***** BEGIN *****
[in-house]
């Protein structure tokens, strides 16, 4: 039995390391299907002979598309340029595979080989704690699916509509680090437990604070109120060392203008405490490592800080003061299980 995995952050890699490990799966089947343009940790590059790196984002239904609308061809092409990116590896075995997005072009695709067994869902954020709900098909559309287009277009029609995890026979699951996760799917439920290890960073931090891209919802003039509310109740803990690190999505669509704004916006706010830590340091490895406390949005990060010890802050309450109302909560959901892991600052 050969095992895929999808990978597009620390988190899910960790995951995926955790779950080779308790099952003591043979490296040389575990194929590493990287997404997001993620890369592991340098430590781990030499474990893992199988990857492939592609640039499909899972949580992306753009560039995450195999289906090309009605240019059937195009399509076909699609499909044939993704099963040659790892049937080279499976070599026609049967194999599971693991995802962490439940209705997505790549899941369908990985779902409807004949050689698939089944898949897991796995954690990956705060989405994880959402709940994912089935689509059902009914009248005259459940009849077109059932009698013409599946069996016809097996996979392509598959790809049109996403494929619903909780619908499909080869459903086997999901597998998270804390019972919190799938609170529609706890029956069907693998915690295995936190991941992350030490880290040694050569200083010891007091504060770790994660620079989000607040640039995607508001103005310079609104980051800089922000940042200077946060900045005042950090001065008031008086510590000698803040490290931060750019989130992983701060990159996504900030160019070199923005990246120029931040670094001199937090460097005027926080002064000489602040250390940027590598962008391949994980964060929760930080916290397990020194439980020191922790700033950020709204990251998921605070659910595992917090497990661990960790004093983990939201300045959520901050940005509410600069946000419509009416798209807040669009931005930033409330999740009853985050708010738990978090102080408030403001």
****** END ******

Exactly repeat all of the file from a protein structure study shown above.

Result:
[in-house]
């Protein structure tokens, strides 16, 4: 039995390391299907002979598309340029595979080989704690699916509509680090437990604070109120060392203008405490490592800080003061299980 995995952050890699490990799966089947343009940790590059790196984002239904609308061809092409990116590896075995997005072009695709067994869902954020709900098909559309287009277009029609995890026979699951996760799917439920290890960073931090891209919802003039509310109740803990690190999505669509704004916006706010830590340091490895406390949005990060010890802050309450109302909560959901892991600052 050969095992895929999808990978597009620390988190899910960790995951995926955790779950080779308790099952003591043979490296040389575990194929590493990287997404997001993620890369592991340098430590781990030499474990893992199988990857492939592609640039499909899972949580992306753009560039995450195999289906090309009605240019059937195009399509076909699609499909044939993704099963040659790892049937080279499976070599026609049967194999599971693991995802962490439940209705997505790549899941369908990985779902409807004949050689698939089944898949897991796995954690990956705060989405994880959402709940994912089935689509059902009914009248005259459940009849077109059932009698013409599946069996016809097996996979392509598959790809049109996403494929619903909780619908499909080869459903086997999901597998998270804390019972919190799938609170529609706890029956069907693998915690295995936190991941992350030490880290040694050569200083010891007091504060770790994660620079989000607040640039995607508001103005310079609104980051800089922000940042200077946060900045005042950090001065008031008086510590000698803040490290931060750019989130992983701060990159996504900030160019070199923005990246120029931040670094001199937090460097005027926080002064000489602040250390940027590598962008391949994980964060929760930080916290397990020194439980020191922790700033950020709204990251998921605070659910595992917090497990661990960790004093983990939201300045959520901050940005509410600069946000419509009416798209807040669009931005930033409330999740009853985050708010738990978090102080408030403001």